You need more than facts to persuade. You need trust. And passion.

I am looking for what's right to support and do, but on this basis I'm afraid Minister. M is not looking like the one to deliver it.

Maybe we need a calculator to calculate the best calculator

Just watched on BBC Breakfast TV Environment Minister David Miliband (for some, unexplained, reason sitting in an internet cafe) talking about the latest 'carbon calculator'.

The first question from the interviewer was the best: why do we need another?

It's a fair point. There are many. According to Mr. Miliband it is 'the gold standard' (see my initial review below). So that's OK then.

And, having calculated away, I wonder what exactly I'll do except file and forget.

Why do I get the odd feeling that a few boxes got ticked in the Ministry and Television Centre (today's eco-slot... check), but little else will get done.

Anyway, it has been done, and as I was about to post I got this nice letter, which I duly pass on:

20/06/2007 08:00

Dear Sir

I know readers increasingly want to do their bit to help combat climate change - and knowing about your carbon footprint is a good way to start.

That's why we have this week launched a new online CO2 calculator, where people can find out their carbon footprint. The calculator will also suggest the practical steps we can take to cut our emissions and, often, save some money as well.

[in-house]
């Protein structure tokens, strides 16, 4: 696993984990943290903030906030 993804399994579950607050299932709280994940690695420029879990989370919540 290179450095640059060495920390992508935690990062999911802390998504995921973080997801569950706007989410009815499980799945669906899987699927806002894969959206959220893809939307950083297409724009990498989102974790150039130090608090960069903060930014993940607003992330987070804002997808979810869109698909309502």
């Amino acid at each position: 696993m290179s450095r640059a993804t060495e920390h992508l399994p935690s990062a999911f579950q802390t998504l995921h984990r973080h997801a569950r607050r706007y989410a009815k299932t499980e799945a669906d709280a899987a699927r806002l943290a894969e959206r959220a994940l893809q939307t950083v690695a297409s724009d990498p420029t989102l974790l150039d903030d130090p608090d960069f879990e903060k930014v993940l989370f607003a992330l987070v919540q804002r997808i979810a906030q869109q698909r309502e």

Things we do in our everyday lives have an effect - good or bad - on the environment. And more than 40 per cent of the UK's carbon dioxide emissions come from our homes and travel.

Most of us have become a bit greener already - for example, nearly all of us are into recycling now - but there are lots of other things we can do to reduce our impact on climate change.

Whatever your lifestyle, the Act on CO2 calculator will give you practical pointers about how to cut your emissions, tailored to the way you live.

To check out your carbon footprint, and find out what you can do about it, log on to:

David Miliband
Environment Secretary
Department for Environment, Food and Rural Affairs

Sadly, having logged on, I was confronted by a wall of complicated, slow, time and energy-sapping fancy graphics that got in the way of simply getting to the point. So I gave up. And I have fast broadband. I wonder if others, and especially those at home with possibly slower lines, will be more dedicated. gets a few justified brickbats for some aspects of design and navigation, but it gets a lot more bouquets for being quick, and giving you what you want, or pointing you at it, very quickly. And in a fun, interactive, real-person to real-person web 2.0 way.

So as an exercise in genuine ROI, I wonder how much this committee-created, ministry multi-layer sanctioned drain on the taxpayer cost, and what it will achieve for that money?

Should you have any thoughts, they are keen to hear from you: Feedback on the calculator can be emailed to